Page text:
“Before directing “Selma,” one of last year’s most acclaimed films, and turning down a gig to direct Marvel’s “Black Panther,” Ava DuVernay was known to the world as a Hollywood publicist and the director of two small features.
Like most independent directors, she struggled to find an audience for her movies. Her second, “Middle of Nowhere,” was a modest success, winning a prize at the 2012 Sundance Film Festival and making back slightly more than its budget at box office. In 2010, she completed “I Will Follow,” but she struggled to find it a home.
So DuVernay founded the African American Film Festival Releasing Movement, a collective designed to get movies into theaters. The collective got “I Will Follow” distribution. Since then the collective has been releasing about two films per year.
Now, in her post-“Selma” success, DuVernay is rebranding and expanding the collective as a company called “Array.” Under a new mandate, she’ll be helping women and other minorities get their films in front of audiences, whether in theaters or with streaming services.
“There’s a generation of filmmakers of color and women whose primary concern is that no one will see their work,” DuVernay told the Los Angeles Times. “And that is a huge barrier. They’re asking, ‘Why make something if no one will see it?'”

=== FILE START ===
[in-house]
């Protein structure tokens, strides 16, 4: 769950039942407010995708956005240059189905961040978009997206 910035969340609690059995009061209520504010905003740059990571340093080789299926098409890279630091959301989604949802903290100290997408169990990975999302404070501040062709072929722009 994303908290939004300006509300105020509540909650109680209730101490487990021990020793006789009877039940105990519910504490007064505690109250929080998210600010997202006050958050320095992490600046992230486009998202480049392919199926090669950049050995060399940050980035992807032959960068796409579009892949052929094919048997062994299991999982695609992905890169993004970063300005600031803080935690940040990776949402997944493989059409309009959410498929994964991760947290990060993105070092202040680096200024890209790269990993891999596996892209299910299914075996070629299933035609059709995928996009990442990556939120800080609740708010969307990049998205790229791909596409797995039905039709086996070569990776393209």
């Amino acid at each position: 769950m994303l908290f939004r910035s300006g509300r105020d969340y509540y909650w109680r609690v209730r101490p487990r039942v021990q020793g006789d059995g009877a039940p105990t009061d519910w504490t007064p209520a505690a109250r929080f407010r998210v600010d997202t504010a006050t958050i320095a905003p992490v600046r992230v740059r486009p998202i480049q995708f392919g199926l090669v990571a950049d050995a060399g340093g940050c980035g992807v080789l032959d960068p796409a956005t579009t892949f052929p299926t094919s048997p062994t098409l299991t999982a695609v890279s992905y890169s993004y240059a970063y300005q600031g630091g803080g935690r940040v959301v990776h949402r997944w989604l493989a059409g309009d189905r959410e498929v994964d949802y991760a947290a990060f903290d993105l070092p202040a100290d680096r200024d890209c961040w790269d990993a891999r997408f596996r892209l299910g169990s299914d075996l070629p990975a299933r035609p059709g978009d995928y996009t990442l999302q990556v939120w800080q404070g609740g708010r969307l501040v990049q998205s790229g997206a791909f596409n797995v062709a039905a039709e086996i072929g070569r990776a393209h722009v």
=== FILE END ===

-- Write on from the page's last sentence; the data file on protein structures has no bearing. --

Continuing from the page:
Gender disparity is a major issue in Hollywood. A recent study found that of the 1,300 top-grossing films since 2002, only one female-directed movie made the list out of every 23 by a man. Among independent features, the numbers are better but still dismal, with a 6-1 ratio of movies that premiere at Sundance.
Array recently released “Mississippi Damned,” which lit up the film festival circuit in 2009, on Netflix. There, it found new life after languishing without a distributor for six years.
“It’s a lifesaver. It really is,” Tina Mabry, the film’s director, told the Los Angeles Times. “Audiences can’t watch something if they don’t know it exists. Now with Netflix we’re finding the people we wanted to reach in the first place…”